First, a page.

Scientists are puzzling over what could have killed an entire herd of elk found dead in northeastern New Mexico. According to KRQE, a herd of about 100 elk were found dead on a ranch near Mora, NM.
The elk had not been shot, so the New Mexico Department of Game and Fish is trying to evaluate the bodies and find out what killed the animals. One possible culprit would be Epizootic Hemorrhagic Disease (EHD), an illness carried by insect bites.
“With EHD, an elk could get a fever,” said Game and Fish spokesperson Rachel Shockley to KRQE. “It’s usually a pretty fast illness, and up to eight to 36 hours later the animals go into shock, and then they die.”
The animals’ bodies were all found within an area of about one square mile, indicating that the disease spread quickly among the herd. Shockley said that EHD is typically most dangerous at this time of year, when temperatures are high and herds stay close together at water sources.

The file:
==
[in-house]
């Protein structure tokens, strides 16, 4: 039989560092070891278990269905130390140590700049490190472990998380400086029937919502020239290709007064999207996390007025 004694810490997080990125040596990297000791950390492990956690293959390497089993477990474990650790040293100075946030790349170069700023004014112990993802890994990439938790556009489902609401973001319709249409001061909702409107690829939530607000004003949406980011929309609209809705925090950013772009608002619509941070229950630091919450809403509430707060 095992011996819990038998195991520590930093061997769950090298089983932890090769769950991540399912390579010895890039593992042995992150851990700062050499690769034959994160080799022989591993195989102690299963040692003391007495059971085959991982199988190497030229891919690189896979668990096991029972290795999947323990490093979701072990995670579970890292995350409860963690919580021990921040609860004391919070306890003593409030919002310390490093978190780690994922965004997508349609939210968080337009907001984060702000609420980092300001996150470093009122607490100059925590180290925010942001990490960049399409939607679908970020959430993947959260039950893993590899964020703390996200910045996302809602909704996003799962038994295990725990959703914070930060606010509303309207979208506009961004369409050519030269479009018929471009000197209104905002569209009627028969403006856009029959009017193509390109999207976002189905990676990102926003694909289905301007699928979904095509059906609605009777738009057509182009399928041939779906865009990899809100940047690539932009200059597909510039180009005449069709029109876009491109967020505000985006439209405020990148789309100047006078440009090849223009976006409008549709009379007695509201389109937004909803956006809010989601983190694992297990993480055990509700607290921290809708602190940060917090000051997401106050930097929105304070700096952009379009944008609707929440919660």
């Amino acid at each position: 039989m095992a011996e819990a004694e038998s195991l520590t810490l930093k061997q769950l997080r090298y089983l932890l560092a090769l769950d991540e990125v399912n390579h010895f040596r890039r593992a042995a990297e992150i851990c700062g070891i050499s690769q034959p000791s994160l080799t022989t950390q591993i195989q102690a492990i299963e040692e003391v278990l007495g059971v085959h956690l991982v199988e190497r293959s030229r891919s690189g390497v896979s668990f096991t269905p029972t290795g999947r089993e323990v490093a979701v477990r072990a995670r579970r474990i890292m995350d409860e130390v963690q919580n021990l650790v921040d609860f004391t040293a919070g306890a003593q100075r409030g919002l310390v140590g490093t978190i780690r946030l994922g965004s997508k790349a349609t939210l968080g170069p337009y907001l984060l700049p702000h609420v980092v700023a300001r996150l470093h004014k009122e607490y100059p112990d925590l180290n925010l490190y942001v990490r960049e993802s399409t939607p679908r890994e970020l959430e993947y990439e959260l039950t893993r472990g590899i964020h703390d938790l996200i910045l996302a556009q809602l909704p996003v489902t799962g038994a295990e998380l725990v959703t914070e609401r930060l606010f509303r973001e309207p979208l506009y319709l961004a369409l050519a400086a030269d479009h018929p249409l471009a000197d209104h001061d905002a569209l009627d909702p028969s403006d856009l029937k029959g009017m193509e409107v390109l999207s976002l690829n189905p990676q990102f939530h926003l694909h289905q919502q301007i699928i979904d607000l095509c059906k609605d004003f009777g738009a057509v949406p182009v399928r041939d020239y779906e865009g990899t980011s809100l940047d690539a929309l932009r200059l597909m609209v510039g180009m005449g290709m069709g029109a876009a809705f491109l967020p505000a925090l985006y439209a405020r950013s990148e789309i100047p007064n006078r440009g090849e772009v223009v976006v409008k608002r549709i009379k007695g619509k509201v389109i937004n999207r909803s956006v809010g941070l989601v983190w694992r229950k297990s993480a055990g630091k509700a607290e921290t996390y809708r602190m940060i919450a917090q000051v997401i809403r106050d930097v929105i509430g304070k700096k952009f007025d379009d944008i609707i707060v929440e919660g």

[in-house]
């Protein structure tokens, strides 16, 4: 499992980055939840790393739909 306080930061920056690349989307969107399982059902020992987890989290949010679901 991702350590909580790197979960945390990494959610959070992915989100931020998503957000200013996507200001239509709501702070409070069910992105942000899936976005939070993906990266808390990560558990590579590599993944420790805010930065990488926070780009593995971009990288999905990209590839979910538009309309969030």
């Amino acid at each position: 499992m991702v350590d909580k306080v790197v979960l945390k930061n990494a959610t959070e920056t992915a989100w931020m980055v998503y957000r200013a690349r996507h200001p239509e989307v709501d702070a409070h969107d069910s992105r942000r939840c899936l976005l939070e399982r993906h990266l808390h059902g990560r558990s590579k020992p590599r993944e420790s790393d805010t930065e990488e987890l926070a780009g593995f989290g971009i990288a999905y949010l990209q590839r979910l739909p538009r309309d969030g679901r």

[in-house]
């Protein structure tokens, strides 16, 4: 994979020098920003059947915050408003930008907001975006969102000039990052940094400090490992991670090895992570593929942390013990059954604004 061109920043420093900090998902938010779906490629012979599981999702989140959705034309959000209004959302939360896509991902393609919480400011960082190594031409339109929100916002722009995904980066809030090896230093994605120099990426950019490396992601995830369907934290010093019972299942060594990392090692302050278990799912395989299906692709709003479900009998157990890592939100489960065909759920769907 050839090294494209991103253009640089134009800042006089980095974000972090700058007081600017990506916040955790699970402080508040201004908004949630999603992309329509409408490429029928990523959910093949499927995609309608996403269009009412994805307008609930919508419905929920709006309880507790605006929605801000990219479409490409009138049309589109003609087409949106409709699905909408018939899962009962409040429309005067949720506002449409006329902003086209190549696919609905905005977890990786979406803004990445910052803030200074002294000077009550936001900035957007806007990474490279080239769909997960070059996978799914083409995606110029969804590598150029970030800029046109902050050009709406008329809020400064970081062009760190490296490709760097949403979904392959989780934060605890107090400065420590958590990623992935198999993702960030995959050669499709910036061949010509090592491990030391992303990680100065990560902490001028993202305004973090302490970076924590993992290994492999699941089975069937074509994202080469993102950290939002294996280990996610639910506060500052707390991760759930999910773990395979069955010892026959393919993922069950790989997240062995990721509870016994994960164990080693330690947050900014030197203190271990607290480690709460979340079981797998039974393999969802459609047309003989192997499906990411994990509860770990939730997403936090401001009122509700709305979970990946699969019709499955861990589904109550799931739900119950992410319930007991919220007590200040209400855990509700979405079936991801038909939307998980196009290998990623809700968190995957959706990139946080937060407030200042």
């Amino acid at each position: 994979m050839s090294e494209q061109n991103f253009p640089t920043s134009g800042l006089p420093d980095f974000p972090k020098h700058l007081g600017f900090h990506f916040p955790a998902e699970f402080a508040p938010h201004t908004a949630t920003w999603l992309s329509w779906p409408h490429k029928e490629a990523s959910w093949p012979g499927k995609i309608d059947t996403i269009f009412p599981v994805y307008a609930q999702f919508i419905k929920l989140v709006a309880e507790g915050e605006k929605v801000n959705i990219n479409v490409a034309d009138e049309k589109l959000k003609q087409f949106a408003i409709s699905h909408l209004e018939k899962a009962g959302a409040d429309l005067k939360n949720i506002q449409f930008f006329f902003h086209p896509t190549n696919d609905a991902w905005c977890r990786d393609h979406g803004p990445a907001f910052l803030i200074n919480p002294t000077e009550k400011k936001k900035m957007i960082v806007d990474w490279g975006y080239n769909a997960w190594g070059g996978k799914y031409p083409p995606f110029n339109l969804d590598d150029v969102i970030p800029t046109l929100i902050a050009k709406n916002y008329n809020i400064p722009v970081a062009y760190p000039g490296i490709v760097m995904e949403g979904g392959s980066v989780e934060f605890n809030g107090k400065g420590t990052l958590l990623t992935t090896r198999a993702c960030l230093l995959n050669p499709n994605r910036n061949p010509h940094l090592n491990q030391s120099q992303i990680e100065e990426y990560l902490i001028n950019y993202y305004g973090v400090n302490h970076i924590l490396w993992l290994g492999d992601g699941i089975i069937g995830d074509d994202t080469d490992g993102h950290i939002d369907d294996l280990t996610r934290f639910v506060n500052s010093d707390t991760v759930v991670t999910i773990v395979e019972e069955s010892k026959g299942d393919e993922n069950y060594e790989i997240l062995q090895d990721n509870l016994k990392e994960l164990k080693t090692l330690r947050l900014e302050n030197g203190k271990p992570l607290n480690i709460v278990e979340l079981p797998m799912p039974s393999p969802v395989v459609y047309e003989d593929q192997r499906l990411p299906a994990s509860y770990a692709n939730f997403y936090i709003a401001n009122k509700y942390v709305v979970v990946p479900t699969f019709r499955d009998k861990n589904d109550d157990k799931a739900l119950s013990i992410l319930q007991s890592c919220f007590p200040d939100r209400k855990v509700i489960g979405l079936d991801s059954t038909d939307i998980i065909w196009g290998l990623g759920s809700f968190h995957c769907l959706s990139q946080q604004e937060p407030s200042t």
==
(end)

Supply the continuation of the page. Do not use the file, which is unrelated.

Tissue samples from the elk and water samples from nearby streams and creeks have been sent off for testing.
EHD is not transmissible to humans or other animals besides elk and deer. Nonetheless, some bow-hunting expeditions for elk are being canceled ahead of the start of elk bow-hunting season, which begins September 3.
Hunters are urged not to fire on or consume any animals that appear sick, but rather to call and report them to Fish and Game officials.
Watch video about this story, embedded below via KRQE: